by Musa Abdullahi
The kidnapping of schoolgirls in Chibok in Nigeria by Boko Haram caught the attention of the world. Some of the girls who escaped are being taught at a school run by the American University of Nigeria.
BBC reports that the university now finds itself helping to feed 270,000 displaced people, pushed out of their own homes by violence. The university’s president describes the humanitarian crisis unfolding around her.
How does an American-style university survive in northern Nigeria, where Boko Haram has been waging war against education?
Can a university function in a town that has doubled in size with people fleeing the terror?
This is a region where thousands of citizens have been killed, villages have been destroyed and hundreds of thousands have been displaced.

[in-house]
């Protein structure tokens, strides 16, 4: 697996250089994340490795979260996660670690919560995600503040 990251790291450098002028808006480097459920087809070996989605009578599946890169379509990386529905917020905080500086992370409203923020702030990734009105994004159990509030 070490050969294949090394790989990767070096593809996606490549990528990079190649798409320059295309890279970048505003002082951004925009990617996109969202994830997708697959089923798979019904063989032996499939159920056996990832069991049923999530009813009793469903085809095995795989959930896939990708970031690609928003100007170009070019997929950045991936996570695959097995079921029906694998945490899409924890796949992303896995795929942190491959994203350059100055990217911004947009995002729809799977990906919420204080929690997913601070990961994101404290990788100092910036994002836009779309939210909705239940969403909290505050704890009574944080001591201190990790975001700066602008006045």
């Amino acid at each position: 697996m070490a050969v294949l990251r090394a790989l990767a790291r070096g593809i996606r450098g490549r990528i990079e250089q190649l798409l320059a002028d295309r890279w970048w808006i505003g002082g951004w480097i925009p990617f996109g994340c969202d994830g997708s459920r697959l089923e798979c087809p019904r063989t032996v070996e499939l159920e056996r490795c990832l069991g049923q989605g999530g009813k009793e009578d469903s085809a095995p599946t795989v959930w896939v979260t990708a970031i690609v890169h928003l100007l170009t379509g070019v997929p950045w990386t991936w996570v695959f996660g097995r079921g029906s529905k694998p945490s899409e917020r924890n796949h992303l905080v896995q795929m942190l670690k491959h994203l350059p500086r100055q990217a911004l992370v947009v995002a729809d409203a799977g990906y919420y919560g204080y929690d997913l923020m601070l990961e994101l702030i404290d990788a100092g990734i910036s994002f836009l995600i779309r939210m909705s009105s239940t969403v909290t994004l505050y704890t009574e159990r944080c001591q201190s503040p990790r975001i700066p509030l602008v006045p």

Against this backdrop, at the edge of Boko Haram controlled territory, sits the American University of Nigeria (AUN), which stands for western education in name and practice.
It is located in Adamawa state, one of three northern Nigerian states in a state of emergency with a curfew. Yet the capital Yola remains a safe haven, free of the violence that plagues so much of the north-east.
But now with an estimated 400,000 “internally displaced persons” in Yola, there is another humanitarian crisis right outside the gates of this outpost of American education.
Raising the alarm
The magnitude of Boko Haram’s devastation was not evident to those outside north-east Nigeria until news reports and photos began showing the violence and devastation.
For those of us here in Yola, we have been daily confronted with the realities of the violence of Boko Haram. Almost a full year ago in March 2014, we were asked by the Emir of Mubi to bring food and clothing to a group of displaced women and girls.
When we asked, “Where are your boys and husbands?” the women cried and then turned quiet. Finally one said: “They were burned or forced to join Boko Haram.”